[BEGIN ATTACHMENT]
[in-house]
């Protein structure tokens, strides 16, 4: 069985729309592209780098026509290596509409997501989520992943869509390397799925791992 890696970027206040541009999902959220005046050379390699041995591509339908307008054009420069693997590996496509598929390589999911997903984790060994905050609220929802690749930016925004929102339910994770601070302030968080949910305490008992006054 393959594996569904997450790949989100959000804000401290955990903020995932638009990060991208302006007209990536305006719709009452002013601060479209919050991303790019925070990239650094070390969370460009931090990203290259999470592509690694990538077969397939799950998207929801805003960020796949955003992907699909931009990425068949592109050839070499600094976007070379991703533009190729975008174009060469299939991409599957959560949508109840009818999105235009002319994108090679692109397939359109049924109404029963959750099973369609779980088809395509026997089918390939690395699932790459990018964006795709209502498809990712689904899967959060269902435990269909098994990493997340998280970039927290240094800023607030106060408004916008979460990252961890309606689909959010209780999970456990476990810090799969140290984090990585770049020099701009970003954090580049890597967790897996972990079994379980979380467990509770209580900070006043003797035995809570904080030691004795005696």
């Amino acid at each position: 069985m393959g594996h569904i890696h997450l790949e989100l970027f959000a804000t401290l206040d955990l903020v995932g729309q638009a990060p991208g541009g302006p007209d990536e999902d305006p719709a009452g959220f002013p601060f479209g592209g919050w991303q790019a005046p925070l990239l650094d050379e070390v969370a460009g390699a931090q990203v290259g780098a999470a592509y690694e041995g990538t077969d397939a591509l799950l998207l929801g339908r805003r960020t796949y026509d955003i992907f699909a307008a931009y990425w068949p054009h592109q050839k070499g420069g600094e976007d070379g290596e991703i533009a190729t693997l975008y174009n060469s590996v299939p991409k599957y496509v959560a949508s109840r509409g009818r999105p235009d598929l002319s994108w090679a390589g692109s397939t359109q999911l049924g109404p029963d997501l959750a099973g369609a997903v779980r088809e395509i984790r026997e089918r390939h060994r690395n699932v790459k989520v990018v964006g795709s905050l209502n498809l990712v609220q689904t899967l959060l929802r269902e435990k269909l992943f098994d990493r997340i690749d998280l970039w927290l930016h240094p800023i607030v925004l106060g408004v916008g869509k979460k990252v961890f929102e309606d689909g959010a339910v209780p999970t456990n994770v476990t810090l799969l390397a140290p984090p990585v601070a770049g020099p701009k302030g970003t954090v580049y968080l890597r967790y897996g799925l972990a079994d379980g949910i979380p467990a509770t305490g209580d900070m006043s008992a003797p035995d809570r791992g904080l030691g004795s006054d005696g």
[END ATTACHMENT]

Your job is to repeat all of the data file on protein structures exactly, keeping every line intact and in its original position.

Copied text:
[in-house]
């Protein structure tokens, strides 16, 4: 069985729309592209780098026509290596509409997501989520992943869509390397799925791992 890696970027206040541009999902959220005046050379390699041995591509339908307008054009420069693997590996496509598929390589999911997903984790060994905050609220929802690749930016925004929102339910994770601070302030968080949910305490008992006054 393959594996569904997450790949989100959000804000401290955990903020995932638009990060991208302006007209990536305006719709009452002013601060479209919050991303790019925070990239650094070390969370460009931090990203290259999470592509690694990538077969397939799950998207929801805003960020796949955003992907699909931009990425068949592109050839070499600094976007070379991703533009190729975008174009060469299939991409599957959560949508109840009818999105235009002319994108090679692109397939359109049924109404029963959750099973369609779980088809395509026997089918390939690395699932790459990018964006795709209502498809990712689904899967959060269902435990269909098994990493997340998280970039927290240094800023607030106060408004916008979460990252961890309606689909959010209780999970456990476990810090799969140290984090990585770049020099701009970003954090580049890597967790897996972990079994379980979380467990509770209580900070006043003797035995809570904080030691004795005696």
């Amino acid at each position: 069985m393959g594996h569904i890696h997450l790949e989100l970027f959000a804000t401290l206040d955990l903020v995932g729309q638009a990060p991208g541009g302006p007209d990536e999902d305006p719709a009452g959220f002013p601060f479209g592209g919050w991303q790019a005046p925070l990239l650094d050379e070390v969370a460009g390699a931090q990203v290259g780098a999470a592509y690694e041995g990538t077969d397939a591509l799950l998207l929801g339908r805003r960020t796949y026509d955003i992907f699909a307008a931009y990425w068949p054009h592109q050839k070499g420069g600094e976007d070379g290596e991703i533009a190729t693997l975008y174009n060469s590996v299939p991409k599957y496509v959560a949508s109840r509409g009818r999105p235009d598929l002319s994108w090679a390589g692109s397939t359109q999911l049924g109404p029963d997501l959750a099973g369609a997903v779980r088809e395509i984790r026997e089918r390939h060994r690395n699932v790459k989520v990018v964006g795709s905050l209502n498809l990712v609220q689904t899967l959060l929802r269902e435990k269909l992943f098994d990493r997340i690749d998280l970039w927290l930016h240094p800023i607030v925004l106060g408004v916008g869509k979460k990252v961890f929102e309606d689909g959010a339910v209780p999970t456990n994770v476990t810090l799969l390397a140290p984090p990585v601070a770049g020099p701009k302030g970003t954090v580049y968080l890597r967790y897996g799925l972990a079994d379980g949910i979380p467990a509770t305490g209580d900070m006043s008992a003797p035995d809570r791992g904080l030691g004795s006054d005696g």